March 22, 2019 12:00 PM to 1:30 PMUptown Campus
Valuing Community Engaged Faculty Work
It is commonplace for universities to say they foster inclusive excellence and support diverse forms of scholarship. However, the rubber hits the road in academic reward systems. Too many institutions maintain narrow definitions of scholarship, criteria, metrics of impact, and systems of peer review that disregard, and devalue community engaged faculty work and exclude the critical work of faculty. In addition, evaluation of engaged scholarship often lacks context, clarity, and accountability. This presentation and discussion will focus on the challenges engaged scholars and teachers face, and how their work might be better recognized and rewarded.
Dr. KerryAnn O'Meara
Dr. KerryAnn O'Meara is Professor of Higher Education, Director of the ADVANCE Program for Inclusive Excellence, Affiliate Faculty in Women’s Studies and Associate Dean for Faculty Affairs and Graduate Studies in the College of Education at the University of Maryland, College Park. She is also president-elect of the Association for the Study of Higher Education, the premier research association of scholars who study higher education.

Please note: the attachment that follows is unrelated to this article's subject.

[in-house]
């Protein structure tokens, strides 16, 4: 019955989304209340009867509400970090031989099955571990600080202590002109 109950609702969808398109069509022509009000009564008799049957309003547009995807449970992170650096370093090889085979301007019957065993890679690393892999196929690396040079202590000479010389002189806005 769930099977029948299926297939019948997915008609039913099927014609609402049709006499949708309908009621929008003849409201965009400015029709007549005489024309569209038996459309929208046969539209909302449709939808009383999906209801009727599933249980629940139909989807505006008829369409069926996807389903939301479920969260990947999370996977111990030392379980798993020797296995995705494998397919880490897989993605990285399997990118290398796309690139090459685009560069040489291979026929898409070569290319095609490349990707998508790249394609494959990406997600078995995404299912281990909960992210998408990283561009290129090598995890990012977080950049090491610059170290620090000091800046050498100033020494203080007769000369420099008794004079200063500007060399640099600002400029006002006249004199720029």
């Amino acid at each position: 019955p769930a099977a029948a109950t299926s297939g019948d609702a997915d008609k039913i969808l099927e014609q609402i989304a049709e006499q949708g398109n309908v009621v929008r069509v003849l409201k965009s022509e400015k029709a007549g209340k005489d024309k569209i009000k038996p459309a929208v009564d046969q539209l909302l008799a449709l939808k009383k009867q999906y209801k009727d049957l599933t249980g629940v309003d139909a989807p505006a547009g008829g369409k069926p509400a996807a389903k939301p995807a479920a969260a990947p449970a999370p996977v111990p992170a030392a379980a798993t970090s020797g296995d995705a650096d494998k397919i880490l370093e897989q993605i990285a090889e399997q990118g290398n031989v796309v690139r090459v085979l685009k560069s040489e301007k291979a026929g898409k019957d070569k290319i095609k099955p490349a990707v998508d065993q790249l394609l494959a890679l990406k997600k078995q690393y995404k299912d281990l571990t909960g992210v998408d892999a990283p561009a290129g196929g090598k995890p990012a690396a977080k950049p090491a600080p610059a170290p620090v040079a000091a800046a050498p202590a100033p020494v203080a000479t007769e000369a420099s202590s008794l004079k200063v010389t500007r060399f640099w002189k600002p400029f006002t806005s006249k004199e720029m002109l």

KerryAnn's research examines faculty careers and academic rewards systems with a particular focus on organizational practices that support and limit the full participation of women and URM faculty and the legitimacy of diverse forms of scholarship in the academy. KerryAnn's work has been published in the Journal of Higher Education, Gender and Education, American Educational Research Journal, Review of Higher Education, and Research in Higher Education, among other venues. Her work has been supported by the National Science Foundation, Kettering Foundation, Luce Foundation, College Board, TIAA-CREF and Teagle Foundations. KerryAnn consults with higher education institutions on promotion and tenure policy reform, faculty development programs, and organizational practices that sustain equitable workloads. KerryAnn is PI of an NSF ADVANCE IHE-PLAN grant, the Faculty Workload and Rewards Project, to work with academic departments in MD, MA and NC state systems of higher education to design for greater equity in academic workload and reward systems. She was named Outstanding Women of the Year for her equity work at the University of Maryland.